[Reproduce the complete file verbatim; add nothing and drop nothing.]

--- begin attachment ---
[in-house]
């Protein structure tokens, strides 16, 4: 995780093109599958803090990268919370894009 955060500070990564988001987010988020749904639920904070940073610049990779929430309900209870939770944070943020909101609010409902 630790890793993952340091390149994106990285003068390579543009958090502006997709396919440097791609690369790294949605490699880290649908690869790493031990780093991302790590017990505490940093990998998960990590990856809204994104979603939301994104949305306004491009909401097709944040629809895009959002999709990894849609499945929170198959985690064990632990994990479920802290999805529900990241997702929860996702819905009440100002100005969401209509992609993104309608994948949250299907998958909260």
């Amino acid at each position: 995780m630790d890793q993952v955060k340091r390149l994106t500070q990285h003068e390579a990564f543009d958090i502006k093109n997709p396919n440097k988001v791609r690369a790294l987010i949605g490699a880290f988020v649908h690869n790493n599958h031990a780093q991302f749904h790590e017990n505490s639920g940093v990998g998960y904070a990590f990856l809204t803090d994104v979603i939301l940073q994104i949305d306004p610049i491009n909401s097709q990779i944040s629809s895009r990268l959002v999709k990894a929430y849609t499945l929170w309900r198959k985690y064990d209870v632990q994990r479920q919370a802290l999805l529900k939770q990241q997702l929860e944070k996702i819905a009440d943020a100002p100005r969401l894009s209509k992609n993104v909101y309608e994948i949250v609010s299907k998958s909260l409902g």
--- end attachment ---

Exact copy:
[in-house]
């Protein structure tokens, strides 16, 4: 995780093109599958803090990268919370894009 955060500070990564988001987010988020749904639920904070940073610049990779929430309900209870939770944070943020909101609010409902 630790890793993952340091390149994106990285003068390579543009958090502006997709396919440097791609690369790294949605490699880290649908690869790493031990780093991302790590017990505490940093990998998960990590990856809204994104979603939301994104949305306004491009909401097709944040629809895009959002999709990894849609499945929170198959985690064990632990994990479920802290999805529900990241997702929860996702819905009440100002100005969401209509992609993104309608994948949250299907998958909260």
């Amino acid at each position: 995780m630790d890793q993952v955060k340091r390149l994106t500070q990285h003068e390579a990564f543009d958090i502006k093109n997709p396919n440097k988001v791609r690369a790294l987010i949605g490699a880290f988020v649908h690869n790493n599958h031990a780093q991302f749904h790590e017990n505490s639920g940093v990998g998960y904070a990590f990856l809204t803090d994104v979603i939301l940073q994104i949305d306004p610049i491009n909401s097709q990779i944040s629809s895009r990268l959002v999709k990894a929430y849609t499945l929170w309900r198959k985690y064990d209870v632990q994990r479920q919370a802290l999805l529900k939770q990241q997702l929860e944070k996702i819905a009440d943020a100002p100005r969401l894009s209509k992609n993104v909101y309608e994948i949250v609010s299907k998958s909260l409902g």